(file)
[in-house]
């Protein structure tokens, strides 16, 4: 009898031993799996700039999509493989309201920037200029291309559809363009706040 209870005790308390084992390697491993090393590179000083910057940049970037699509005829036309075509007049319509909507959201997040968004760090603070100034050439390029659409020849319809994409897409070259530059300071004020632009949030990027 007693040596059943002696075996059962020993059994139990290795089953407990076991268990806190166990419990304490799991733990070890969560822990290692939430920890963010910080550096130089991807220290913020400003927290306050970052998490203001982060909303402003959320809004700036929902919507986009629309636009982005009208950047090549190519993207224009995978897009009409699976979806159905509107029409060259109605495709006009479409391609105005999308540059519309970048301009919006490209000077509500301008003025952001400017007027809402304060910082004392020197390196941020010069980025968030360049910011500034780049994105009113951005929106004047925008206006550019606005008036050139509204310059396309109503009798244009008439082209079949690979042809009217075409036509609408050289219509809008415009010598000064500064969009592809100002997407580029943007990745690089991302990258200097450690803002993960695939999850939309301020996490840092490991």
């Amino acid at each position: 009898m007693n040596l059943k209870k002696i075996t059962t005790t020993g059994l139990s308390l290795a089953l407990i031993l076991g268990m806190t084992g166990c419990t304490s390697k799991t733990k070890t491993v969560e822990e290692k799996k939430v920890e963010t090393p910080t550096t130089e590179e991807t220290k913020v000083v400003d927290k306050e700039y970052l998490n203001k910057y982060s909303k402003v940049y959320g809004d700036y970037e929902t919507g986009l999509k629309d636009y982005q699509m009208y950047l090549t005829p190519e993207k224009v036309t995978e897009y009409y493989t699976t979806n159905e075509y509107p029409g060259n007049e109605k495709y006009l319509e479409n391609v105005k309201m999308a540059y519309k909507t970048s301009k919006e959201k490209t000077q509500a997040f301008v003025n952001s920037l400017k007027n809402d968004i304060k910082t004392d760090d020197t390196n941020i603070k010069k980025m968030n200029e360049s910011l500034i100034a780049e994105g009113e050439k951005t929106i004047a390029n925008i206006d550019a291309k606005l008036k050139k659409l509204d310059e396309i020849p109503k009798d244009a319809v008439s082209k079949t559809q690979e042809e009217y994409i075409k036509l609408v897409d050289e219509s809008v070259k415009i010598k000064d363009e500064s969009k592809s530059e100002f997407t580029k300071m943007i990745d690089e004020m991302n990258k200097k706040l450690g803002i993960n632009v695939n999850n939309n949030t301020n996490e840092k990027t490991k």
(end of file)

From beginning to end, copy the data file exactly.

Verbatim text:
[in-house]
């Protein structure tokens, strides 16, 4: 009898031993799996700039999509493989309201920037200029291309559809363009706040 209870005790308390084992390697491993090393590179000083910057940049970037699509005829036309075509007049319509909507959201997040968004760090603070100034050439390029659409020849319809994409897409070259530059300071004020632009949030990027 007693040596059943002696075996059962020993059994139990290795089953407990076991268990806190166990419990304490799991733990070890969560822990290692939430920890963010910080550096130089991807220290913020400003927290306050970052998490203001982060909303402003959320809004700036929902919507986009629309636009982005009208950047090549190519993207224009995978897009009409699976979806159905509107029409060259109605495709006009479409391609105005999308540059519309970048301009919006490209000077509500301008003025952001400017007027809402304060910082004392020197390196941020010069980025968030360049910011500034780049994105009113951005929106004047925008206006550019606005008036050139509204310059396309109503009798244009008439082209079949690979042809009217075409036509609408050289219509809008415009010598000064500064969009592809100002997407580029943007990745690089991302990258200097450690803002993960695939999850939309301020996490840092490991």
């Amino acid at each position: 009898m007693n040596l059943k209870k002696i075996t059962t005790t020993g059994l139990s308390l290795a089953l407990i031993l076991g268990m806190t084992g166990c419990t304490s390697k799991t733990k070890t491993v969560e822990e290692k799996k939430v920890e963010t090393p910080t550096t130089e590179e991807t220290k913020v000083v400003d927290k306050e700039y970052l998490n203001k910057y982060s909303k402003v940049y959320g809004d700036y970037e929902t919507g986009l999509k629309d636009y982005q699509m009208y950047l090549t005829p190519e993207k224009v036309t995978e897009y009409y493989t699976t979806n159905e075509y509107p029409g060259n007049e109605k495709y006009l319509e479409n391609v105005k309201m999308a540059y519309k909507t970048s301009k919006e959201k490209t000077q509500a997040f301008v003025n952001s920037l400017k007027n809402d968004i304060k910082t004392d760090d020197t390196n941020i603070k010069k980025m968030n200029e360049s910011l500034i100034a780049e994105g009113e050439k951005t929106i004047a390029n925008i206006d550019a291309k606005l008036k050139k659409l509204d310059e396309i020849p109503k009798d244009a319809v008439s082209k079949t559809q690979e042809e009217y994409i075409k036509l609408v897409d050289e219509s809008v070259k415009i010598k000064d363009e500064s969009k592809s530059e100002f997407t580029k300071m943007i990745d690089e004020m991302n990258k200097k706040l450690g803002i993960n632009v695939n999850n939309n949030t301020n996490e840092k990027t490991k």